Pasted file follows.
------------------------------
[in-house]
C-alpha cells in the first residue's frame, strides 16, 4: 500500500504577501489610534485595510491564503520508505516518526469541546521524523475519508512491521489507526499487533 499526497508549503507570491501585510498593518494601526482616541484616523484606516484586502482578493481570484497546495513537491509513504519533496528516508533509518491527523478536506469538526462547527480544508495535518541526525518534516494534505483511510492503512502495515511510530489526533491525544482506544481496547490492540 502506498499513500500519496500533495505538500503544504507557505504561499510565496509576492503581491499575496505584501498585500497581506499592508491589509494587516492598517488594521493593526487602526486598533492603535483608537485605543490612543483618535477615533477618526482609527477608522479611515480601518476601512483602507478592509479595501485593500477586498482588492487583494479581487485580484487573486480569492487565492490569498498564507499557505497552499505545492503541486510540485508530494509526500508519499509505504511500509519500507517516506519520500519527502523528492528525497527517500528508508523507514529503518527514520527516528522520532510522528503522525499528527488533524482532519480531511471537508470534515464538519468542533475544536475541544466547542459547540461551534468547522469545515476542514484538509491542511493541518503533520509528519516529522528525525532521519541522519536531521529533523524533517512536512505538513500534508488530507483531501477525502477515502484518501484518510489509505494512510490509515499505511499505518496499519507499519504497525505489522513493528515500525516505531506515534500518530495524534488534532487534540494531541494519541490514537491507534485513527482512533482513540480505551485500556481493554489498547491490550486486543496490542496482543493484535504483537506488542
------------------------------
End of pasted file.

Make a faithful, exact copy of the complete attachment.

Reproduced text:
[in-house]
C-alpha cells in the first residue's frame, strides 16, 4: 500500500504577501489610534485595510491564503520508505516518526469541546521524523475519508512491521489507526499487533 499526497508549503507570491501585510498593518494601526482616541484616523484606516484586502482578493481570484497546495513537491509513504519533496528516508533509518491527523478536506469538526462547527480544508495535518541526525518534516494534505483511510492503512502495515511510530489526533491525544482506544481496547490492540 502506498499513500500519496500533495505538500503544504507557505504561499510565496509576492503581491499575496505584501498585500497581506499592508491589509494587516492598517488594521493593526487602526486598533492603535483608537485605543490612543483618535477615533477618526482609527477608522479611515480601518476601512483602507478592509479595501485593500477586498482588492487583494479581487485580484487573486480569492487565492490569498498564507499557505497552499505545492503541486510540485508530494509526500508519499509505504511500509519500507517516506519520500519527502523528492528525497527517500528508508523507514529503518527514520527516528522520532510522528503522525499528527488533524482532519480531511471537508470534515464538519468542533475544536475541544466547542459547540461551534468547522469545515476542514484538509491542511493541518503533520509528519516529522528525525532521519541522519536531521529533523524533517512536512505538513500534508488530507483531501477525502477515502484518501484518510489509505494512510490509515499505511499505518496499519507499519504497525505489522513493528515500525516505531506515534500518530495524534488534532487534540494531541494519541490514537491507534485513527482512533482513540480505551485500556481493554489498547491490550486486543496490542496482543493484535504483537506488542